GEON Performance Solutions purchases plastic pellets and add plastic compounders to make products of different strength, resilience, and flexibility.
When a company undergoes a digital transformation, the transformation should be based on an understanding of what they want to achieve. A transformation that is based on the idea that by putting in new applications the company will automate a process, or processes, and provide more and better data to make decisions, is a poor foundation for a true transformation.
When companies want to digitally transform their supply chain capabilities, moving to an integrated business planning process (IBP) is often at the heart of the transformation. The roots of IBP are in sales & operations planning (S&OP). S&OP is usually a month-long cross functional process that involves five steps. The output from the monthly process is an updated plan that balances demand with supply over a 24-month time horizon. Ideally, IBP adds a stronger financial perspective to the process that in theory optimally balances customer service with profitability and even cash flow.
The IBP Process Over Promises and Under Delivers
Research by McKinsey concludes that all too often IBP is an ineffective process. “In a survey of 54 senior executives, only about one in four believed that the processes of their companies balanced cross-functional trade-offs effectively or facilitated decision making to help the P&L (profit and loss) of the full business.” Dean Sorenson concurs. Mr. Sorenson has studied integrated business planning for many years. In one article, Mr. Sorenson points out that IBP works better for small manufacturers than large ones. The simplifying assumptions small companies make don’t significantly impact the quality of the plan produced. But with growing complexity, Mr. Sorenson continues – “where resource consumption is more likely to vary by product and customer” – the IBP process “isn’t the strategic process that its proponents proclaim.” The simplified assumptions allow companies “to manage margins, supply chain costs, and inventories”, but “it does not enable them to manage enterprise costs, profit, and working capital.”
When it comes to these simplifying assumptions, the assumptions around overhead, according to Mr. Sorenson, are a particular culprit. Overhead refers to the ongoing business expenses not directly attributed to creating a product or service. Too often overhead costs are allocated using broad averages, rather than doing so in a more targeted manner. An analogy to peanut butter is often used. Peanut butter is spread uniformly over an entire piece of bread. An effect of peanut-butter costing is that overhead costs may be underapplied or overapplied to cost objects such as products or customers.
GEON Embarks on a Digital Transformation
GEON Performance Solutions is embarking on a supply chain transformation. Their vision guiding this transformation is the creation of a highly effective IBP process. IBP should be a process that aligns and balances “tradeoffs” between financial and operational outcomes at all organization levels and across multiple functions and business units. The desired operational outcomes include delighting customers with the price, quality, services, and delivery performance. Financial performance is based on delivering those operational outcomes while still achieving the desired profitability and cash flow. In short, what GEON hopes to achieve with IBP is what most companies that have undertaken this journey have failed to achieve.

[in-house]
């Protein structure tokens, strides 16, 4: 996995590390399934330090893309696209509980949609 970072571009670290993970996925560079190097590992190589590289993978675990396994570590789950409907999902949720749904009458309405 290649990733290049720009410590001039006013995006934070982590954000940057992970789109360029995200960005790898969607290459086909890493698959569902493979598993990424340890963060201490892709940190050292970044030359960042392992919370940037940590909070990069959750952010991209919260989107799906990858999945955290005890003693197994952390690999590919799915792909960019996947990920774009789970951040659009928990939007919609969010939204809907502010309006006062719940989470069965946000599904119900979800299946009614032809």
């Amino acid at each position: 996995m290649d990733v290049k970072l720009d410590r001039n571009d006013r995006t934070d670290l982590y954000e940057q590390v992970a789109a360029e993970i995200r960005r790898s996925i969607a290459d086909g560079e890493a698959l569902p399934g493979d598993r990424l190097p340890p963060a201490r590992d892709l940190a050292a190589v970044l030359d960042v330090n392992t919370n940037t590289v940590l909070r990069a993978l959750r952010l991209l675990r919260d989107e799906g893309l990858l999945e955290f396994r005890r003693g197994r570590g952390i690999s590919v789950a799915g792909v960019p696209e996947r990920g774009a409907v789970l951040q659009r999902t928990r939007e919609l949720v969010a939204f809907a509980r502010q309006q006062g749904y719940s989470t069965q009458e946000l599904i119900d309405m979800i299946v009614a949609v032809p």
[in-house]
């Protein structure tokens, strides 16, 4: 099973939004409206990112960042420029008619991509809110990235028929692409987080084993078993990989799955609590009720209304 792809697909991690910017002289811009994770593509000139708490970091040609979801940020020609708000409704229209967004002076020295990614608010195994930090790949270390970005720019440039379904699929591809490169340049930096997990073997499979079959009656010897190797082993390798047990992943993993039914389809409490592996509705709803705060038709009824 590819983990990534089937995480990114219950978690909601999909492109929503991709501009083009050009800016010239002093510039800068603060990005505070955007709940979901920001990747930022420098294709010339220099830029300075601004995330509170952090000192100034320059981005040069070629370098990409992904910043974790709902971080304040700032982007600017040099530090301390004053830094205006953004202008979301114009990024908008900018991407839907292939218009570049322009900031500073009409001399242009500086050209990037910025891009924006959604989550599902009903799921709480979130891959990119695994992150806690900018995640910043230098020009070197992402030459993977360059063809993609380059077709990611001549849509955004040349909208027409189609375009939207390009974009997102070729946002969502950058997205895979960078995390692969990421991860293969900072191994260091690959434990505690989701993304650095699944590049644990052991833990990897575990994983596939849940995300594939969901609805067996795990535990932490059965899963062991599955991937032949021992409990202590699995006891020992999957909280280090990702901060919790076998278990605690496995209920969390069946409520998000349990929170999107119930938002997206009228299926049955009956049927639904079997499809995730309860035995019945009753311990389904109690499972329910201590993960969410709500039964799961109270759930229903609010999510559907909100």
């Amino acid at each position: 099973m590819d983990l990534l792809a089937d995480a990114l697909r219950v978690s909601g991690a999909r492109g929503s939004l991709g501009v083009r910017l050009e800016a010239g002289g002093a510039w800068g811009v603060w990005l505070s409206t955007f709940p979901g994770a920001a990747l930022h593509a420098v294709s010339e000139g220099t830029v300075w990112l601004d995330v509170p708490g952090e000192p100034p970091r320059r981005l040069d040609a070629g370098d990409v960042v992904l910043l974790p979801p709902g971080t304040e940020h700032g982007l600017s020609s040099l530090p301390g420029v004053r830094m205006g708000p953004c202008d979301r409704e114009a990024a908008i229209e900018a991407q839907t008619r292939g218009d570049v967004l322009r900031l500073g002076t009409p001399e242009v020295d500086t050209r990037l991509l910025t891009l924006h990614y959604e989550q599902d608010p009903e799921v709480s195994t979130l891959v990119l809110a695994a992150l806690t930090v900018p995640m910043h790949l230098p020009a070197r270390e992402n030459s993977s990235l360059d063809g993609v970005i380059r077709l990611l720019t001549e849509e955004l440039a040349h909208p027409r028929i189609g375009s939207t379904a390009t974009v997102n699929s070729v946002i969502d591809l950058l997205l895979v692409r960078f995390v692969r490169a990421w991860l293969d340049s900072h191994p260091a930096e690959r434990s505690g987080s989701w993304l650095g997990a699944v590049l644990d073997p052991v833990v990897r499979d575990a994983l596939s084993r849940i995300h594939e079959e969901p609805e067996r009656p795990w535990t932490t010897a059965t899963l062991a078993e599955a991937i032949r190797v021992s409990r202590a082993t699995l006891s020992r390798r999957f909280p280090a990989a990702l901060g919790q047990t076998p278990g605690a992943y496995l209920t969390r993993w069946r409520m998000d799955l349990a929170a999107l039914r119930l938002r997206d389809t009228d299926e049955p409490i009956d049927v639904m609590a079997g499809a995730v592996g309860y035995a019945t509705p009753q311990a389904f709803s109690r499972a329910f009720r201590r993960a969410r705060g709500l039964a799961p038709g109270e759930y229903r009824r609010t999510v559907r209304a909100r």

GEON Performance Solutions is a global leader in plastic compounded solutions and the leading brand in polyvinyl chloride compounds. At a high level, what GEON does is purchase plastic pellets and add plastic compounders to make products of different strength, resilience, and flexibility. The products that are produced by this make-to-order process come in a variety of shapes, colors, and sizes to fit the needs of a variety of different industries.
GEON, headquartered in Westlake Ohio, has about 1000 employees. The company has 11 production facilities across North America and China. These plants, in turn, produce roughly 2000 products. The company ships directly to customers and also to distributors.
Crawl, Walk, Run
Richard Herrin is the director of integrated business planning at GEON. Mr. Herrin came out of retirement in October of 2021 to join GEON. Mr. Herrin knows from personal experience that the IBP process often over promises and under delivers. Mr. Herrin had retired because of deep discouragement and growing frustration stemming from the inefficient business planning processes of his previous employer. Mr. Herrin’s wife had pointed out to him that when COVID ended, and planning was done in person instead of on Zoom (where he turned off the video feed), it would be impossible for Mr. Herrin to hide his red face and exasperation at the poor decisions being made. He acknowledged that was true and retired.
But then he was recruited by the chief financial officer, John Glavin, to join GEON. GEON is owned by SK Capital. SK Capital is a private investment firm focused on the specialty materials, chemicals, and pharmaceuticals sectors. SK Capital targets investments where they can leverage their industry and operating experience to improve an investment company’s growth, cash flow and risk profile. Mr. Herrin was a good fit. He presented a vision of moving from the kind of antiquated sales and operations planning (S&OP) done at many companies, to an advanced form of integrated planning. Mr. Herrin viewed the fact that he would report to the CFO as a good sign, a sign that GEON was interested in making decisions that were financially sound.
Mr. Herrin has been doing sales & operational planning (S&OP), and now integrated business planning, for over 40 years. As such, he understood both the potential of the process and the road blocks.
Achieving a more mature IBP process is hard work. It is a journey that never ends. GEON elected to take a crawl, walk, run approach where they would start with a simpler process, more akin to an advanced form of S&OP, and over time reach an IBP process that lives up to its promise.